What it does mean is answering these questions will help you set goals to reach certain milestones and create a path toward happiness and fulfillment. Which leads to our next question …

                  4. What are my goals in life?

                  Goals are a necessary component to set you up for a happy future. So answer these questions:

                  Once you figure out the answers to each of these, you’ll have a much better idea of what you should do with your life.

                  5. Whom do I admire most in the world?

                  Following the path of successful people can set you up for success.

                  Think about the people you respect and admire most. What are their best qualities? Why do you respect them? What can you learn from them?

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                  You’re the average of the 5 people you spend the most time with.[1] So don’t waste your time with people who hold you back from achieving your dreams.

                  Spend more time with happy, successful, optimistic people and you’ll become one of them.

                  6. What do I not like to do?

                  An important part of figuring out what you want to do with your life is honestly assessing what you don’t want to do.

                  What are the things you despise? What bugs you the most about your current job?

                  Maybe you hate meetings even though you sit through 6 hours of them every day. If that’s the case, find a job where you can work more independently.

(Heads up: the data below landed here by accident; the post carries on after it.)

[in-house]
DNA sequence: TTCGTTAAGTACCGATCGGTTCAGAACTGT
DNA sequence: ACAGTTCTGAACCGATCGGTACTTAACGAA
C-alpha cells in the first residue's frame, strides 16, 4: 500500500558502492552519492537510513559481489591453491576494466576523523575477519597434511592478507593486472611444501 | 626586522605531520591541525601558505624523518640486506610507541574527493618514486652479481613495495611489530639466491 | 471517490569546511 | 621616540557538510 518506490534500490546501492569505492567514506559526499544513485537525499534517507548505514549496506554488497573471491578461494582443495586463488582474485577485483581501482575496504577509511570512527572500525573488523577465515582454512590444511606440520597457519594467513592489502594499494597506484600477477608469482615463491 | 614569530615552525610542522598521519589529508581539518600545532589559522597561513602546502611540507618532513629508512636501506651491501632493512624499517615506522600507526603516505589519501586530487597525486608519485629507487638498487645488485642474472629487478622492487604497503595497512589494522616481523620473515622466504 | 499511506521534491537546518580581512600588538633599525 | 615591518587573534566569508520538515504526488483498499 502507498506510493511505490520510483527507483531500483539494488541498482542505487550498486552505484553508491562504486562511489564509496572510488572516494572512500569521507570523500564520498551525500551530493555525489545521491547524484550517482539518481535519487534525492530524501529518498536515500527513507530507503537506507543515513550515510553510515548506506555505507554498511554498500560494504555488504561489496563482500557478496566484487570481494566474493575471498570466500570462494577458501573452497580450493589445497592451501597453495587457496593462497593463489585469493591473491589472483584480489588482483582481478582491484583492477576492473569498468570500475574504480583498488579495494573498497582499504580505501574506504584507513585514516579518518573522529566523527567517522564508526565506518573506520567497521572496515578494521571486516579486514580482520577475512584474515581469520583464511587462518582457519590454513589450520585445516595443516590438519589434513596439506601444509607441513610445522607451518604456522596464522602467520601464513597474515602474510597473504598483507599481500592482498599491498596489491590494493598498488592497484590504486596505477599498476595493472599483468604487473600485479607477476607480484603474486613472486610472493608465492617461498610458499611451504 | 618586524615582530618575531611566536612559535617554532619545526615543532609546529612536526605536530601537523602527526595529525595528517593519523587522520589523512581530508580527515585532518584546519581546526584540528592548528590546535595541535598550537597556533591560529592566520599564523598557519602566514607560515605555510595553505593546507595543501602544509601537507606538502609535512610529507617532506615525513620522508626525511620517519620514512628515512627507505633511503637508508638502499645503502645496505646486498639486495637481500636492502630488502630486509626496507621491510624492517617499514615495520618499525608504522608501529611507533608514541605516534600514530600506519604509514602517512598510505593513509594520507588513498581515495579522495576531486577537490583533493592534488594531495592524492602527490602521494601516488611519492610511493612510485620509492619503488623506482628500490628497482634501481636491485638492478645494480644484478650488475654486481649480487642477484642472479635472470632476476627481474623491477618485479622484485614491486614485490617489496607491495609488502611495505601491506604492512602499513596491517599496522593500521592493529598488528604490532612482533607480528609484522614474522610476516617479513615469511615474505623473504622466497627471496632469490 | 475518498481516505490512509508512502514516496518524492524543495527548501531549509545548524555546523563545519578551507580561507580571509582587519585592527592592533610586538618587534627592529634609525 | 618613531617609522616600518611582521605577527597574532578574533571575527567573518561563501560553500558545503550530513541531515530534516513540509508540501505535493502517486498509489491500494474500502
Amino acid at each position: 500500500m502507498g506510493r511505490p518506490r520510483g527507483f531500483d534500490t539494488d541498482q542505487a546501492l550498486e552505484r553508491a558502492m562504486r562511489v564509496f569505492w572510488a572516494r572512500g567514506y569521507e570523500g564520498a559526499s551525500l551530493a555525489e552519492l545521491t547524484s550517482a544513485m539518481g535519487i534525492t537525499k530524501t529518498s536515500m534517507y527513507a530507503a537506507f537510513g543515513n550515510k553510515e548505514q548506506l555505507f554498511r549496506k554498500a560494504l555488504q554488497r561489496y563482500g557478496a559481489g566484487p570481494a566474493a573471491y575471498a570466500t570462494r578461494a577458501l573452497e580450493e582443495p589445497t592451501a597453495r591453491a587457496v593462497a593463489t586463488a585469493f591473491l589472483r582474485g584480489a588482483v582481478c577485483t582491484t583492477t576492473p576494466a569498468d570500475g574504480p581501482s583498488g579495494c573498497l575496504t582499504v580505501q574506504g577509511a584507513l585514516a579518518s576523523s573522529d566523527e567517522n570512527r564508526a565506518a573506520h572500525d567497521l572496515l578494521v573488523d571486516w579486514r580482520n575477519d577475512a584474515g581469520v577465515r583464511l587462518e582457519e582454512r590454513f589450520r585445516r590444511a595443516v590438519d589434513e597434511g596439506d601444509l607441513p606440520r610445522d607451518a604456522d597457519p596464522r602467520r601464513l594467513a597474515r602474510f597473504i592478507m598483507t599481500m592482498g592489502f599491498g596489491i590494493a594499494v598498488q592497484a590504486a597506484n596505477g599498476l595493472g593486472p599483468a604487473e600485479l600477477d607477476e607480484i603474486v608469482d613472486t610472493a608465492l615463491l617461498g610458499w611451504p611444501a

The point is, if you want something to change in your life, you need to take action. Which leads to our final question …

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                  7. How hard am I willing to work to get what I want?

                  Great accomplishments never come easy. If you want to do great things with your life, you’re going to have to make a great effort. That will probably mean putting in more hours the average person, getting outside your comfort zone and learning as much as you can to achieve as much as you can.

                  But here’s the cool part: it’s often the journey that is the most fulfilling part. It’s during these seemingly small, insignificant moments that you’ll often find that “aha” moments that helps you answer the question,

                  “What do I want to do with my life?”

                  So take the first step toward improving your life. You won’t regret it.

                  Featured photo credit: Andrew Ly via unsplash.com

                  Reference